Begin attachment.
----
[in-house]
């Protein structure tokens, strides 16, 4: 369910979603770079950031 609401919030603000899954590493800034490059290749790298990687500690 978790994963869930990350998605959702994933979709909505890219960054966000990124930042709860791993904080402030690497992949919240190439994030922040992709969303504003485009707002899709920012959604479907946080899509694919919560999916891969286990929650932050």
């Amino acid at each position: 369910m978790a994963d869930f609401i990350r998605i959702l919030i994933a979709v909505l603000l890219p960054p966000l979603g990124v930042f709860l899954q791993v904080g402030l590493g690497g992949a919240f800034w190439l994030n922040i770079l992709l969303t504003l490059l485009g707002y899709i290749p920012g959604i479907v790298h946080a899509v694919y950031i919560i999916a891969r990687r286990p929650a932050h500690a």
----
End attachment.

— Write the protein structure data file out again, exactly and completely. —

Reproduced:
[in-house]
């Protein structure tokens, strides 16, 4: 369910979603770079950031 609401919030603000899954590493800034490059290749790298990687500690 978790994963869930990350998605959702994933979709909505890219960054966000990124930042709860791993904080402030690497992949919240190439994030922040992709969303504003485009707002899709920012959604479907946080899509694919919560999916891969286990929650932050």
């Amino acid at each position: 369910m978790a994963d869930f609401i990350r998605i959702l919030i994933a979709v909505l603000l890219p960054p966000l979603g990124v930042f709860l899954q791993v904080g402030l590493g690497g992949a919240f800034w190439l994030n922040i770079l992709l969303t504003l490059l485009g707002y899709i290749p920012g959604i479907v790298h946080a899509v694919y950031i919560i999916a891969r990687r286990p929650a932050h500690a």